Let not your heart be troubled: you believe in God, believe also in me.…
This is a discourse showing the disciple his refuge from trouble. The refuge —
I. OF FAITH. "Believe in God: believe also in Me," etc. Three grand truths are at the basis of Christianity: God, Christ, Immortality. They are the antidotes to atheism, the helplessness of guilt, and the hopelessness of death.
II. OF LOVE. A personal relation to Christ, He is the way of God to man and of man to God; the truth, about all the soul needs to know and which natural theology fails to answer; and the life, eternal and blissful.
III. OF HOPE. Here was a personal bereavement. He was about to withdraw, and the loss was the more inconsolable because He was the object of faith and love. But He compensates this loss by the promise of the Holy Ghost, through whom they should do greater works, by whom God is manifest in the believer, etc., and who should abide with them forever. And He promises that He will personally intercede for believers above, while the Spirit intercedes in them below. And so He who goes away actually does not leave them orphans, but comes to them, dwells in them, manifests Himself to them, and is seen by them. And so this part of the discourse ends as it began, with peace. Peace —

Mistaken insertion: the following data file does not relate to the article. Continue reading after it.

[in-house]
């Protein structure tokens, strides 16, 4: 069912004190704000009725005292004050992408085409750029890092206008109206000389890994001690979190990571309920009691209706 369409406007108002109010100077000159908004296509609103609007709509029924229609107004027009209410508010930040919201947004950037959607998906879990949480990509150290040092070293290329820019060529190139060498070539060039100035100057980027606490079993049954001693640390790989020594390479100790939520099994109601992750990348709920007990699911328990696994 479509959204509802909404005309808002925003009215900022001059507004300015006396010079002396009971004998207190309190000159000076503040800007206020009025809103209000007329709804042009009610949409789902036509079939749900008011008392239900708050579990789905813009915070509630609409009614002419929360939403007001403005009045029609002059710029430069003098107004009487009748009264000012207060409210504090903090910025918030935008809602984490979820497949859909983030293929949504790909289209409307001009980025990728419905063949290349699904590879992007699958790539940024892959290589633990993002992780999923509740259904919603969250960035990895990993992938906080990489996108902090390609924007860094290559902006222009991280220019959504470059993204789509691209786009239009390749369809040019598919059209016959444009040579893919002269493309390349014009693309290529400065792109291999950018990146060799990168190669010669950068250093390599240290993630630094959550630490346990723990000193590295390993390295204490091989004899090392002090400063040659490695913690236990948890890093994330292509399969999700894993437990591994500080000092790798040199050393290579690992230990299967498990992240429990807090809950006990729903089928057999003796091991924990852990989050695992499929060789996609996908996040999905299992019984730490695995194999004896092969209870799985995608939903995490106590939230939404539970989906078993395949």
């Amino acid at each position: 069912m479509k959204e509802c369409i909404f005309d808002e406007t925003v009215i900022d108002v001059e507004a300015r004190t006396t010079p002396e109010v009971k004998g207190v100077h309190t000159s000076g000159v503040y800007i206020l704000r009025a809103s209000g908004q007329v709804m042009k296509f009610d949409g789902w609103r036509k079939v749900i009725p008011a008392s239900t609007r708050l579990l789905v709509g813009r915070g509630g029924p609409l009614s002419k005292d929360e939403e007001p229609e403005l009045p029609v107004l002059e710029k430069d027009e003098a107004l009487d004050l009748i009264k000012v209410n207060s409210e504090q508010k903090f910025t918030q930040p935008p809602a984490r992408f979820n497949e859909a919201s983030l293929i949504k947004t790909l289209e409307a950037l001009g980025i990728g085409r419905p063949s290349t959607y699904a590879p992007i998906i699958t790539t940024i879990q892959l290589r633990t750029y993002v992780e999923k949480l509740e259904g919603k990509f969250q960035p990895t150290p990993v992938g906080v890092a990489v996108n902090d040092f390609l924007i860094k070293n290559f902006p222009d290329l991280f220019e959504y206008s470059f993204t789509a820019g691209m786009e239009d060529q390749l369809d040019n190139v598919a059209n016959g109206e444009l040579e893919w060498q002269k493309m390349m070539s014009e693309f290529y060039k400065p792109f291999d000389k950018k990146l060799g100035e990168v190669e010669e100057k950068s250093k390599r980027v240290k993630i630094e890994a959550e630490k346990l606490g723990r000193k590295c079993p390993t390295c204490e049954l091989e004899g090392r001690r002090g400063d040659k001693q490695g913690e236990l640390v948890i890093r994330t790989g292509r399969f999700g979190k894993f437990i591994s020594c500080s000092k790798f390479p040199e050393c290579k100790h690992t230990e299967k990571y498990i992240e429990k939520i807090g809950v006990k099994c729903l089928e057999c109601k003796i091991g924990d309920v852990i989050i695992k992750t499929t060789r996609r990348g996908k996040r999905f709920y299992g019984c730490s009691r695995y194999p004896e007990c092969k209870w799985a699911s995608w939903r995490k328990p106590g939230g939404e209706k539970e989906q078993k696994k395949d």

1. For the mind harassed with doubt, by establishing the certainties of faith.
2. For the heart harassed with unsatisfied cravings, by establishing it upon God.
(A. T. Pierson, D. D.)
Parallel VersesKJV: Let not your heart be troubled: ye believe in God, believe also in me.